I have been a little busy this week, dear readers. I attended a conference this weekend and I killed a young woman working at the hotel. She didn't do anything particularly wrong, I was just really bored between sessions. There's only so much you can do when you're stuck in a hotel waiting for yet another lecture from yet another stuffed shirt who doesn't quite know what he's talking about.
Killing people in hotels is difficult. I don't know if you've ever thought about it but you cannot be spontaneous; these kills take careful planning. Unlike victims number 501 through 503. Those kills were nostalgically easy. Like, rat poison in the tea in line at Starbucks, run you over on your morning jog, and take your head off with a tire iron behind the gas station, easy.
Hotel kills are hard.
There is security everywhere, you need a key for basically every room, and you are watched every second you're in that building. Except in the private rooms and some of the staff areas. For this kill - for me - it didn't matter so much that it was creative, or that the body was never found; I just wanted her dead. I was very careful about finding exactly where all of the security cameras were on the floor below mine. Not too many, it would be easy to slip through the hallways and into a room with relative subtlety.
Plus, the hotel gave me an early birthday present: one of the elevators was under repair and there were men working on it while I was there. It was fate. Or a poorly managed hotel, one of the two.
Because I was on a nostalgia kick I decided to go a little bloody and messy. Knife. Not the easiest kill but I do love working with my hands on occasion. So, I made a point of talking to both of the maids working on the floor, asking for extra towels, that sort of thing, and I followed the first woman into a room on my way out - obviously to ask for more toilet paper.
When she turned her back to me, I drove the steak knife I'd swiped from dinner into her spine and watched her drop to the floor in shock. I don't think I hit the nerve I was aiming for but she did begin to bleed out. She was a small woman, elderly with kind eyes. I found it difficult to understand her English but she was very friendly. Even when the lights went out - so slowly, I was starting to get bored - she didn't look angry or sad like so many of my victims. She seemed...at peace. It was refreshing.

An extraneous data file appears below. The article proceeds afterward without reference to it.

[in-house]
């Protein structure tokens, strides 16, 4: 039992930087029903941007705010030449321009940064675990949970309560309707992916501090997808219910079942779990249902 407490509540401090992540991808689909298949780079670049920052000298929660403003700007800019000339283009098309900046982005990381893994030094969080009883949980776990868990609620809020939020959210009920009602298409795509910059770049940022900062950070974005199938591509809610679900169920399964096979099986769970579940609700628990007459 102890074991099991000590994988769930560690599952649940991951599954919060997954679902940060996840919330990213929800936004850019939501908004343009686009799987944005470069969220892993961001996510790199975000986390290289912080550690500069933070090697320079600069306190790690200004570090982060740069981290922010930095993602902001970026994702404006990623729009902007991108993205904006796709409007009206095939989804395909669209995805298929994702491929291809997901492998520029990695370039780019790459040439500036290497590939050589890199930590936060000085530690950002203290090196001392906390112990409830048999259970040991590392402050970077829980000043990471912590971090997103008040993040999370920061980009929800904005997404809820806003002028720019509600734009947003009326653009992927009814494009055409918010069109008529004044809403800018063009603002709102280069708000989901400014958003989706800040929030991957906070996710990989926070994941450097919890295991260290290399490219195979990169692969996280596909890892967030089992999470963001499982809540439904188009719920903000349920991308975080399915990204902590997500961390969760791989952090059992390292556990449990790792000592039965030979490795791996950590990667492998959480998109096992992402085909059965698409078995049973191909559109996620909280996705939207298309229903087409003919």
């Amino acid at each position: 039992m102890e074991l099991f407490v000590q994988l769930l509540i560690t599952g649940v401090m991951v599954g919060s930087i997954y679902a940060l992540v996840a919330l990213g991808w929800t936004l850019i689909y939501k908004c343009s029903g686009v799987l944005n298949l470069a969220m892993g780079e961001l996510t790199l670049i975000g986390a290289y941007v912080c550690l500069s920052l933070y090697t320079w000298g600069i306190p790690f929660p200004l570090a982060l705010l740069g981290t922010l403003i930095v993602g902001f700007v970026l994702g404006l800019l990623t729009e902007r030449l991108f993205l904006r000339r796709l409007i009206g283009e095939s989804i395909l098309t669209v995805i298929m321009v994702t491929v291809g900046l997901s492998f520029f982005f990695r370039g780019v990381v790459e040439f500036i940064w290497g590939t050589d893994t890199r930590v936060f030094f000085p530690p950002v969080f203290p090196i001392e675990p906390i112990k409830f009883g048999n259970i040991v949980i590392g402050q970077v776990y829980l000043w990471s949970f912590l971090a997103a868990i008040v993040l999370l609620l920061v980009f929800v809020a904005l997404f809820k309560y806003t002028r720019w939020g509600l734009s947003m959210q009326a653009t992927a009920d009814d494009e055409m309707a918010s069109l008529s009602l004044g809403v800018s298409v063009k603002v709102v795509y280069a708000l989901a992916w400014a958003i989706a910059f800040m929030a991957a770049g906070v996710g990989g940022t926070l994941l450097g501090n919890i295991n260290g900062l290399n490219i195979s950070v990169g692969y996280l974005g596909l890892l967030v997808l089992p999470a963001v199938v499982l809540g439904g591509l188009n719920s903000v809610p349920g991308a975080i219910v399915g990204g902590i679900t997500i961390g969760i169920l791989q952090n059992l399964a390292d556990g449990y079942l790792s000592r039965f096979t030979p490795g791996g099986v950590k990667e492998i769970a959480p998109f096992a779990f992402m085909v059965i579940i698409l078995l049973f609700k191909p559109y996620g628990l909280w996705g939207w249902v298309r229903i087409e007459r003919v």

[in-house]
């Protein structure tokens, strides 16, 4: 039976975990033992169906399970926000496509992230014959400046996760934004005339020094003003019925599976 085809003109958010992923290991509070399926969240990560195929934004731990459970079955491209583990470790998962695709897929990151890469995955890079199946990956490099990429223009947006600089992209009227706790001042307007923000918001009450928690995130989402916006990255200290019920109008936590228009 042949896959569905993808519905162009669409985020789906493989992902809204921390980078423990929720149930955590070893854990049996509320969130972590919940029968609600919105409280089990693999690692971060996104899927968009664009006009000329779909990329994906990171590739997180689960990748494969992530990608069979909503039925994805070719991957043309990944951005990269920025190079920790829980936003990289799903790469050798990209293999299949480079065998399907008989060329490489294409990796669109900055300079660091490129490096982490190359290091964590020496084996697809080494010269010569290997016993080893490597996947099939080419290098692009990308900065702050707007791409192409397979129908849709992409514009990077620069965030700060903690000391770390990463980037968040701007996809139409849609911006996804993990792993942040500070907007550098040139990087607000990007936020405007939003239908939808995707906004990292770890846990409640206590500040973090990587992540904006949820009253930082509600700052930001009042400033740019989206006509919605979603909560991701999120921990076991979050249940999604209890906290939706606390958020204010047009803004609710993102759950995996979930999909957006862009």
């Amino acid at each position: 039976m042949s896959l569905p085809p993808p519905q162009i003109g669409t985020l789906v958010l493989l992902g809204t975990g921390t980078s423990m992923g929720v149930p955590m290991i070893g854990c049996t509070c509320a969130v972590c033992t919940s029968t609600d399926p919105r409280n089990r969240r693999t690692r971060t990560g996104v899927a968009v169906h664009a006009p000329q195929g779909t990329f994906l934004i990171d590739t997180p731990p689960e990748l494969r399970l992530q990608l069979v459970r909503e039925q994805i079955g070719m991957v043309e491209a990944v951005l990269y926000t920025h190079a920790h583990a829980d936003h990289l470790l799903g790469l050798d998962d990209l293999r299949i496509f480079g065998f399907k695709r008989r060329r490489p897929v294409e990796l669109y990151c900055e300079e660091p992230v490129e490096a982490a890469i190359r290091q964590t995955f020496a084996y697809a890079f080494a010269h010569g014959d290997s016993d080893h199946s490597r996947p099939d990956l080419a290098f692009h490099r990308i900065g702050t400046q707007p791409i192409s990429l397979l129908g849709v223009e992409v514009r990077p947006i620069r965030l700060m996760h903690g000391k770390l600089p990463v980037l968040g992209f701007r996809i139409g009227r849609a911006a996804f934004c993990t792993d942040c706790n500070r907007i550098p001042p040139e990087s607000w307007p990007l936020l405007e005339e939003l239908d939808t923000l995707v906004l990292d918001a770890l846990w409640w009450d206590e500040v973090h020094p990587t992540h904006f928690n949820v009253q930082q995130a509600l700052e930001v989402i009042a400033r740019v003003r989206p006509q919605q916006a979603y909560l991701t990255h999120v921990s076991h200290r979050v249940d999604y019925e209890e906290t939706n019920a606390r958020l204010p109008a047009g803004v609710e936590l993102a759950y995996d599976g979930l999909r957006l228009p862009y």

Thank god I packed an extra suitcase because she fit inside the empty one with very little bone breakage, I zipped her up and went on my way.
I rode the elevator up to the top floor, walked over to the elevator currently under construction, very quickly opened the doors, unzipped my suitcase and let her fall. It was all over in maybe a matter of ten minutes.
And it was surprisingly satisfying. I know I've said I like the long, drawn out kills but this one was new for me. I've never been so close to the danger of being caught - not in a long time anyways. That part was thrilling as hell. I cannot wait to do it again.
From what I heard from my co-workers on Monday morning, they found her body on the 8th floor. And the 12th and the 3rd. The cameras just happened to be malfunctioning on the top floor - which I honestly had nothing to do with; like I said: Christmas - so there was no way to tell what actually happened to her. They're thinking she killed herself and because the body is in pieces there's no real way to find the cause of death.
Although I heard one man complaining to the front desk that the bottle of wine they'd ordered the night before had dropped and spilled everywhere, creating a large, red stain on the carpet.
I rather enjoyed this kill. It was a little old school and it was certainly a little stressful and dramatic but it was fun. Made me feel kind of like an assassin. Not that I ever would become an assassin. No real freedom. They're so limited by who hires them to do the kills. I don't like those kind of restrictions. But for a while, it was nice to pretend.
And now I'm back to reality and I have to deal with the troubles of being me. As we all do.
As always, dear readers,
This is a work of fiction. And persons or events with familiarity to real life are incidental and unintentional.